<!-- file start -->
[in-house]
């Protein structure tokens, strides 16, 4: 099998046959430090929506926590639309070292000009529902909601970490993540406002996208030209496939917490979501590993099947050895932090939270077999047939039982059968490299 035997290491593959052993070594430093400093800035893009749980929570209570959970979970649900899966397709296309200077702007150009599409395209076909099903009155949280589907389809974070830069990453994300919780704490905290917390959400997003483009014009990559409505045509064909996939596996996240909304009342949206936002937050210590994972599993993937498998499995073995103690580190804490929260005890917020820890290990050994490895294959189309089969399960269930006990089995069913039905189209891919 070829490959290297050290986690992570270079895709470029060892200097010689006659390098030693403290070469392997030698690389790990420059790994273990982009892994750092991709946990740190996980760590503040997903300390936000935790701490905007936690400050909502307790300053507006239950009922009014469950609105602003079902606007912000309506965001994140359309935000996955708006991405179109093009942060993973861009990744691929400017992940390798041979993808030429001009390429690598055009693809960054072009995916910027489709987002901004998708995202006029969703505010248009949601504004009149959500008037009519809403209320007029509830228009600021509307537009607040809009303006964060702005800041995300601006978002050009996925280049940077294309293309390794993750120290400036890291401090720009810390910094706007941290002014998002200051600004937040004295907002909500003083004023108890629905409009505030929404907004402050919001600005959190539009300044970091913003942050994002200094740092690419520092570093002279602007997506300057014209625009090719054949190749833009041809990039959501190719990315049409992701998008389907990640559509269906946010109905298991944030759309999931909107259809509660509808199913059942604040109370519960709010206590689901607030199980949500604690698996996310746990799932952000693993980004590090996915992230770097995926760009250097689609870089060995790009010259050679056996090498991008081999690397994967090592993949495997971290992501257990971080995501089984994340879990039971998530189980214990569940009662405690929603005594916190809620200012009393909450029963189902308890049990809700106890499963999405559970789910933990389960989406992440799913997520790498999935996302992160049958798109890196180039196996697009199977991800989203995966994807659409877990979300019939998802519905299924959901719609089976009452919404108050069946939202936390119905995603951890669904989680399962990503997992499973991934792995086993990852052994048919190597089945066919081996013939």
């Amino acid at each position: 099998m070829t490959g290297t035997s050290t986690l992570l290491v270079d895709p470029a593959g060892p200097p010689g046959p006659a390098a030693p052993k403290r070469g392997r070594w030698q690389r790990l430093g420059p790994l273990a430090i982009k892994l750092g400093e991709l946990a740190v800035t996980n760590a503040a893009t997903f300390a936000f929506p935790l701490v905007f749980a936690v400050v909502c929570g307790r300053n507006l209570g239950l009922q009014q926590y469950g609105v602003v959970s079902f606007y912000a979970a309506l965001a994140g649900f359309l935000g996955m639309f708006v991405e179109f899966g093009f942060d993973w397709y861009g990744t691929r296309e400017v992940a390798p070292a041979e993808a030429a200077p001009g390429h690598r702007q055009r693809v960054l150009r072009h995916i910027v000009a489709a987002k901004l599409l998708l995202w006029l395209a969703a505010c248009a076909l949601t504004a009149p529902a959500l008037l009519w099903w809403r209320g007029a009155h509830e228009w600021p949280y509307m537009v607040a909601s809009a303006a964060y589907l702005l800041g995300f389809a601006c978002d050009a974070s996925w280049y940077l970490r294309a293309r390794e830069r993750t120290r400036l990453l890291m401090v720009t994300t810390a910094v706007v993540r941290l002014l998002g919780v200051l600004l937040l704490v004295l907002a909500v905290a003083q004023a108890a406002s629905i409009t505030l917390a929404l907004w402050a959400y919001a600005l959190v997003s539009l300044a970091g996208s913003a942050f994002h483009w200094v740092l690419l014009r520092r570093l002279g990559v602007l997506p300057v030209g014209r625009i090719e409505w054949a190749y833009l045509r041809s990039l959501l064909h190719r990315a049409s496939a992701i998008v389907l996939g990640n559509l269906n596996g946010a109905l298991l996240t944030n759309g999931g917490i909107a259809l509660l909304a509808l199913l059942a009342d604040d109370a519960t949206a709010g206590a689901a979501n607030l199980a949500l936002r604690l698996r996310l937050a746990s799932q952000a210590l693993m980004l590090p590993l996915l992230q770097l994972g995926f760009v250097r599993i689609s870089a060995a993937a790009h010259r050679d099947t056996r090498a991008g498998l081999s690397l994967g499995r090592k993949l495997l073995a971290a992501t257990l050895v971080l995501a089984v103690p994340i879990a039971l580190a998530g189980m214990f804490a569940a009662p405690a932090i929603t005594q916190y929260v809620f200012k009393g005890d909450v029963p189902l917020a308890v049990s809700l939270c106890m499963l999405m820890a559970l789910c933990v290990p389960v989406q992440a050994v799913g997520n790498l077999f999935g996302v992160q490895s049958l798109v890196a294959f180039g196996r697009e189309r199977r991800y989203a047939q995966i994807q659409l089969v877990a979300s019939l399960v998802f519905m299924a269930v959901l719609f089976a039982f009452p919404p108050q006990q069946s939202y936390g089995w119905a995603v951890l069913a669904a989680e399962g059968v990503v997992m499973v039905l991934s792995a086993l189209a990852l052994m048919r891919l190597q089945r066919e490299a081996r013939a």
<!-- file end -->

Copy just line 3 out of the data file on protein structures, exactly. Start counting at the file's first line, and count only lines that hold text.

């Amino acid at each position: 099998m070829t490959g290297t035997s050290t986690l992570l290491v270079d895709p470029a593959g060892p200097p010689g046959p006659a390098a030693p052993k403290r070469g392997r070594w030698q690389r790990l430093g420059p790994l273990a430090i982009k892994l750092g400093e991709l946990a740190v800035t996980n760590a503040a893009t997903f300390a936000f929506p935790l701490v905007f749980a936690v400050v909502c929570g307790r300053n507006l209570g239950l009922q009014q926590y469950g609105v602003v959970s079902f606007y912000a979970a309506l965001a994140g649900f359309l935000g996955m639309f708006v991405e179109f899966g093009f942060d993973w397709y861009g990744t691929r296309e400017v992940a390798p070292a041979e993808a030429a200077p001009g390429h690598r702007q055009r693809v960054l150009r072009h995916i910027v000009a489709a987002k901004l599409l998708l995202w006029l395209a969703a505010c248009a076909l949601t504004a009149p529902a959500l008037l009519w099903w809403r209320g007029a009155h509830e228009w600021p949280y509307m537009v607040a909601s809009a303006a964060y589907l702005l800041g995300f389809a601006c978002d050009a974070s996925w280049y940077l970490r294309a293309r390794e830069r993750t120290r400036l990453l890291m401090v720009t994300t810390a910094v706007v993540r941290l002014l998002g919780v200051l600004l937040l704490v004295l907002a909500v905290a003083q004023a108890a406002s629905i409009t505030l917390a929404l907004w402050a959400y919001a600005l959190v997003s539009l300044a970091g996208s913003a942050f994002h483009w200094v740092l690419l014009r520092r570093l002279g990559v602007l997506p300057v030209g014209r625009i090719e409505w054949a190749y833009l045509r041809s990039l959501l064909h190719r990315a049409s496939a992701i998008v389907l996939g990640n559509l269906n596996g946010a109905l298991l996240t944030n759309g999931g917490i909107a259809l509660l909304a509808l199913l059942a009342d604040d109370a519960t949206a709010g206590a689901a979501n607030l199980a949500l936002r604690l698996r996310l937050a746990s799932q952000a210590l693993m980004l590090p590993l996915l992230q770097l994972g995926f760009v250097r599993i689609s870089a060995a993937a790009h010259r050679d099947t056996r090498a991008g498998l081999s690397l994967g499995r090592k993949l495997l073995a971290a992501t257990l050895v971080l995501a089984v103690p994340i879990a039971l580190a998530g189980m214990f804490a569940a009662p405690a932090i929603t005594q916190y929260v809620f200012k009393g005890d909450v029963p189902l917020a308890v049990s809700l939270c106890m499963l999405m820890a559970l789910c933990v290990p389960v989406q992440a050994v799913g997520n790498l077999f999935g996302v992160q490895s049958l798109v890196a294959f180039g196996r697009e189309r199977r991800y989203a047939q995966i994807q659409l089969v877990a979300s019939l399960v998802f519905m299924a269930v959901l719609f089976a039982f009452p919404p108050q006990q069946s939202y936390g089995w119905a995603v951890l069913a669904a989680e399962g059968v990503v997992m499973v039905l991934s792995a086993l189209a990852l052994m048919r891919l190597q089945r066919e490299a081996r013939a």